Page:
Now alone, riding north, the next obstacle appears ahead. Traffic comes to a dead stop. Apparently an accident occurred. Three lanes of traffic crawled for about a mile, maybe a mile and a half before it was forced to exit prior to Harrisonburg,Va. About 95 miles from where Armando and I said our goodbyes. The detour took me into town a bit, around a three mile detour. What do you know but along that detour was a Honda dealer open for business! If we had known, possibly he would of made it to this dealer and purchased a tire but then, maybe the other variables may have made a play too. Just adding the thinking into the 20 hours of the title again along with thoughts of just how bad that accident may have been. Apparently, It was good for me that I at least had only a mile of backed up traffic. On the other side of the detour, Traffic from the north was backed up for many more miles!
The long route of I 81 continues. A few gas stops along the way, doing the minimum necessary to stretch the legs, fill the tank and quickly answer nature's call. On into Pennsylvania after a short ride through Maryland. Seemingly endless miles of slab. One of the best things for me to have at least was a well varied selection of music programmed into my MP3 player. The player I have is the new Apple Nano Shuffle. I have a good varied assortment from Vivaldi to Seager, to "Nitty gritty dirt band" and of course, The Green Mountain Rally Favorites, "Snake Mountain Bluegrass" . There is little to worry about or keep your eyes from getting heavy when a favorite selection is in your ears.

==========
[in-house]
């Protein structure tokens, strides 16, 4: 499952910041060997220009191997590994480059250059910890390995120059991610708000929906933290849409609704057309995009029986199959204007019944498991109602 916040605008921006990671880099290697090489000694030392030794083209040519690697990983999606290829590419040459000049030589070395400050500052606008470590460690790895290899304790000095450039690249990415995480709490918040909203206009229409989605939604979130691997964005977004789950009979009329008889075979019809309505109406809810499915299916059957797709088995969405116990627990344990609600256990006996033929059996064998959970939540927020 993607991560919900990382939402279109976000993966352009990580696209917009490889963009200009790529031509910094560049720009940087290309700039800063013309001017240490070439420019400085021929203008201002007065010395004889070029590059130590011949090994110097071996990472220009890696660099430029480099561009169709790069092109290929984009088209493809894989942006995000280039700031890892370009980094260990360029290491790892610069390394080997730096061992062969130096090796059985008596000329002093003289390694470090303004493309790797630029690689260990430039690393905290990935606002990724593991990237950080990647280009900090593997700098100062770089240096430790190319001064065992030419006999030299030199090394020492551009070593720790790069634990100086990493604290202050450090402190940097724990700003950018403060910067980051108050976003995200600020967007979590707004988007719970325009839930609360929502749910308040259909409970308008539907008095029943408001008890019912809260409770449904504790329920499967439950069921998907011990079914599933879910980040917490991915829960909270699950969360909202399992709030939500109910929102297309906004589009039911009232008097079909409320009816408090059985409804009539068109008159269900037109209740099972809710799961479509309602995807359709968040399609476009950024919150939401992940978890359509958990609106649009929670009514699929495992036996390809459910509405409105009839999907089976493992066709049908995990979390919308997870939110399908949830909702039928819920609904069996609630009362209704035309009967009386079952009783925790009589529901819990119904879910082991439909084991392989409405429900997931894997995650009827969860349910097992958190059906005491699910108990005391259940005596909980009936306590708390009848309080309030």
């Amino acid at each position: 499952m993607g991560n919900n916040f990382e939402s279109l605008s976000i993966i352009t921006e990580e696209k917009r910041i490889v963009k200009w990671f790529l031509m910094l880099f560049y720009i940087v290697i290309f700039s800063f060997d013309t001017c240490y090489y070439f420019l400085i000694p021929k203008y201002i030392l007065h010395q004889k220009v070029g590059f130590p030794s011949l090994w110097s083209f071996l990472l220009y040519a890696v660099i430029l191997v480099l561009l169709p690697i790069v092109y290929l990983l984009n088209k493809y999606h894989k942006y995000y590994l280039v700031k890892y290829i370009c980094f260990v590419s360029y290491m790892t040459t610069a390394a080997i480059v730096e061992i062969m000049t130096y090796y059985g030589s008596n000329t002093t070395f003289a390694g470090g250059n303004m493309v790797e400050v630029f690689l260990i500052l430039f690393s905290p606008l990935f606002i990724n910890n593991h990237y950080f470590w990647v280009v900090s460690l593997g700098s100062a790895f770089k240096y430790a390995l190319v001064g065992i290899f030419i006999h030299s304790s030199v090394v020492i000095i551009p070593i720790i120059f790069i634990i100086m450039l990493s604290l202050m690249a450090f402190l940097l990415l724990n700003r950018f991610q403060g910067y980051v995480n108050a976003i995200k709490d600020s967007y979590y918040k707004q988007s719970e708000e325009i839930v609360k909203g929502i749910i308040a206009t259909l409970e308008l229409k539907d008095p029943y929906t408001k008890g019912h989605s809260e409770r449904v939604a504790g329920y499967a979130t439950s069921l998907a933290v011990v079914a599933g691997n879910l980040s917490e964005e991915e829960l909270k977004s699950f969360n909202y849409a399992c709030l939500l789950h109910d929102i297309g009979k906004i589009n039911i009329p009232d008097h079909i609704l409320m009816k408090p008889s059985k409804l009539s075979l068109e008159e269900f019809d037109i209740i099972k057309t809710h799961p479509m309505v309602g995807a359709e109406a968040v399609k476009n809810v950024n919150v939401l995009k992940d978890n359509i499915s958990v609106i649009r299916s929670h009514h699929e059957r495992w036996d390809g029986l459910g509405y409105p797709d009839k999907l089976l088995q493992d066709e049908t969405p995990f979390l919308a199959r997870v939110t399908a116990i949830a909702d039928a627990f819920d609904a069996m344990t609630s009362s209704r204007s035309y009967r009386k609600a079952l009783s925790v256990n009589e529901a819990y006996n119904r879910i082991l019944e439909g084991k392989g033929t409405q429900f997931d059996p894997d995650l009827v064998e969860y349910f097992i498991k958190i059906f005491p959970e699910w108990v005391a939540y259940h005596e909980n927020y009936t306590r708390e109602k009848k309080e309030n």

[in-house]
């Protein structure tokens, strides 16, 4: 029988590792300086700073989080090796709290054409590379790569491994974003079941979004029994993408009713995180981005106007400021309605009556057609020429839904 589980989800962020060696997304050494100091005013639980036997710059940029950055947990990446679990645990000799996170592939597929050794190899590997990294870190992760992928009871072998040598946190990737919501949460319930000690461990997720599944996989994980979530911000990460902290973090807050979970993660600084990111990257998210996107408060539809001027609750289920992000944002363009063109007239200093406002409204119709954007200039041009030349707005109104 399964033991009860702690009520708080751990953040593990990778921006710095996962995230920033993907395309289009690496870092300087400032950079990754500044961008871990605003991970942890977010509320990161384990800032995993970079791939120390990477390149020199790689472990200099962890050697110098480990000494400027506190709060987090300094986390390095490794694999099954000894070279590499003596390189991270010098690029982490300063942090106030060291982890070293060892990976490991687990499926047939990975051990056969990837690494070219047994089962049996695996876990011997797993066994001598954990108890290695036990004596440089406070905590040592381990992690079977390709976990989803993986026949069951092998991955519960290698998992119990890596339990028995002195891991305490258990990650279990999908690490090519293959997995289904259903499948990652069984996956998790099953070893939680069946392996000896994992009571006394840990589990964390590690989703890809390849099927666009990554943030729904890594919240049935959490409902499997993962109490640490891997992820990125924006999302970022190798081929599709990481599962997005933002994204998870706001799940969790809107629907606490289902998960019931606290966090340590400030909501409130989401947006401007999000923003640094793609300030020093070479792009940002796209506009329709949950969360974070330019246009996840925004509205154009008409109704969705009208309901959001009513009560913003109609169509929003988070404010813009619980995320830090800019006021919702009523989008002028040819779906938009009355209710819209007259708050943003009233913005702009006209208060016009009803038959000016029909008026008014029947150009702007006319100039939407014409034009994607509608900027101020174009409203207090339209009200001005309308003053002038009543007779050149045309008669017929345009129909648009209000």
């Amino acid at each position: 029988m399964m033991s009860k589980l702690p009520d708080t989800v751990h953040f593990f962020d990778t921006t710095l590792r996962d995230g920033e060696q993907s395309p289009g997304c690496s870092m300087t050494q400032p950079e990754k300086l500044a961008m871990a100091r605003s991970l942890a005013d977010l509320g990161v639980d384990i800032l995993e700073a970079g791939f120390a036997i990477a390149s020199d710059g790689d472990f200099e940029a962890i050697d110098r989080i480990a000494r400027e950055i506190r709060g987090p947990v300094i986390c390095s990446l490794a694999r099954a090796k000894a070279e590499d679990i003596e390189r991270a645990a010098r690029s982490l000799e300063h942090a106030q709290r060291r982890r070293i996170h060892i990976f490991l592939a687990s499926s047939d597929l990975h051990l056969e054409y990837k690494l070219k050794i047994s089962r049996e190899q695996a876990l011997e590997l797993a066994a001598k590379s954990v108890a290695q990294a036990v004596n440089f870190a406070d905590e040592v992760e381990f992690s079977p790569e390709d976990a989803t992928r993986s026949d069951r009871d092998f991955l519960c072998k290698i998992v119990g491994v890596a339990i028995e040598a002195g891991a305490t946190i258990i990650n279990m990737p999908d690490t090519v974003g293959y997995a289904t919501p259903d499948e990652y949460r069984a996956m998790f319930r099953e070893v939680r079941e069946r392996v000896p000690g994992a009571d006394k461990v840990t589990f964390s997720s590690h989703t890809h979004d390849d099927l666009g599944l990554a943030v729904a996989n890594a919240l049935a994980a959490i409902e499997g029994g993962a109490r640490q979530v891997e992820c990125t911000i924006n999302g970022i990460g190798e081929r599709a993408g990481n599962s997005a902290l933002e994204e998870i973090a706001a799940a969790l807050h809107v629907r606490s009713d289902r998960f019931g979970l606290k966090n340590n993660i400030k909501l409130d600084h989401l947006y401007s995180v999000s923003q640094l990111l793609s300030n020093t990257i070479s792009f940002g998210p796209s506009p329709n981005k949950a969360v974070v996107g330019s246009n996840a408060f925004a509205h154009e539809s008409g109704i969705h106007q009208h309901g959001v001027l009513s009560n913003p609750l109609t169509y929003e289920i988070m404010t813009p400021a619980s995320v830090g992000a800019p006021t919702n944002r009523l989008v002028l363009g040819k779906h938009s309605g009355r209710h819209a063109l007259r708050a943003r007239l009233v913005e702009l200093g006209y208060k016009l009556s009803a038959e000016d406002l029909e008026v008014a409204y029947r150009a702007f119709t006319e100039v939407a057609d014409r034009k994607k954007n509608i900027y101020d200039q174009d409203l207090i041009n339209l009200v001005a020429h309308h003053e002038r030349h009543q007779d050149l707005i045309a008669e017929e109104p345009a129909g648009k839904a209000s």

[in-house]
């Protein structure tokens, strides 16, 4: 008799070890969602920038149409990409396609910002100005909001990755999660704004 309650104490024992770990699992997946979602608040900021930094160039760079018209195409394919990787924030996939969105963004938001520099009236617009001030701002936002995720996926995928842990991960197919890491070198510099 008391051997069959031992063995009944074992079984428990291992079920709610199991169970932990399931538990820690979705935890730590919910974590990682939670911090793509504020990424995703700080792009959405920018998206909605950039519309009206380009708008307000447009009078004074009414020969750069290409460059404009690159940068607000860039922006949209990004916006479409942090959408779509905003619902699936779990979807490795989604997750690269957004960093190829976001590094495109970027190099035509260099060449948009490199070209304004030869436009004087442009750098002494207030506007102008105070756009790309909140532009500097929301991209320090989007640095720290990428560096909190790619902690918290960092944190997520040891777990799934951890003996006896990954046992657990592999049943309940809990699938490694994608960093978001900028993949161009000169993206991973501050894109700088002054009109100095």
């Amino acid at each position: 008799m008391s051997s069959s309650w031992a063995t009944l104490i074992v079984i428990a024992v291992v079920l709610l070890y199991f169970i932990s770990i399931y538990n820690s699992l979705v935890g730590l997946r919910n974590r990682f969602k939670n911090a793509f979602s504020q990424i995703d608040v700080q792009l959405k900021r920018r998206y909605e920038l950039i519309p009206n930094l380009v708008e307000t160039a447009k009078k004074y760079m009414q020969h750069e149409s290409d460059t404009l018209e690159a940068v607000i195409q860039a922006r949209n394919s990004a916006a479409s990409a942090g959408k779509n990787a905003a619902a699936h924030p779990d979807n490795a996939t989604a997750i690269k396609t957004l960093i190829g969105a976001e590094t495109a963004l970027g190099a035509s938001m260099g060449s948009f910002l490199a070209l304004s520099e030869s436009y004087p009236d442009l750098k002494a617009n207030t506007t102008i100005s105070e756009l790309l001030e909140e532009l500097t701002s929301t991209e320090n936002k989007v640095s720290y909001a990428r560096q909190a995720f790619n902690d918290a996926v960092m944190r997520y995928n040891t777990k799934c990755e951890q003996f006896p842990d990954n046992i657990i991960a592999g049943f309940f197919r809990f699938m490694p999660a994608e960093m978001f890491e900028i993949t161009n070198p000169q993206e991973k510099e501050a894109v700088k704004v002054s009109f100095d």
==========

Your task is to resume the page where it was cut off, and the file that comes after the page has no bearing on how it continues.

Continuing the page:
Passing Harrisburg, Pa, I am back in some familiar territory as I have been through this way many times, it all seems the same. Through Scranton, PA and Camp Hill on into the Allegheny Mountain range moving to Wilkes-Barre. Once again, I see the flashing approach lights before the runway of the Wilkes-Barre Airport and as it happens to be, I arrive in this section of road between Scranton and Wilkes-Barre during The Five o'clock Rush. Traffic moves along rather slow. This includes the fact there are lane restrictions due to resurfacing. One uncaring Harley rider and possibly commuter takes to the varied littered shoulder and blows right by the traffic, seemingly uncaring about what ever debris lies along the road. I ride alongside for some time with another female rider who has a pack on the pillion going to destinations untold on a mid sized Yamaha. Gas is getting low through here and despite heavy traffic, I had to make an exit and do the routine stop. When I exit, I find my way into an even more congestion full of the influx of vehicles within the confines of Wlikes-Barre's sprawl Shopping district. Plenty of places to shop but not too many to gas up, Long Lights. Of course, there are multi lane left and right arrows that slow the progress of finding somewhere to pit stop. After a series of u turns, and lights, I find a national gas / convenience chain. I was hoping to find a Wendy's to satisfy my urge to eat and regain some nourishment but to no avail. I quickly got my gas fill up and went inside. I selected a half of a premade ham sub and a chilled bottle of Ice tea. While enjoying the meal outside on and around the bike, looking it over while I eat for signs of Final drive leaks or low tires and the such, a local Policeman fills his patrol car with gas at the station which I thought was quite odd in a large city such a s Wilke-Barre. What was not odd however was the fact that he looked like your typical patrol car cruiser cop complementing a good 54 inch waist line.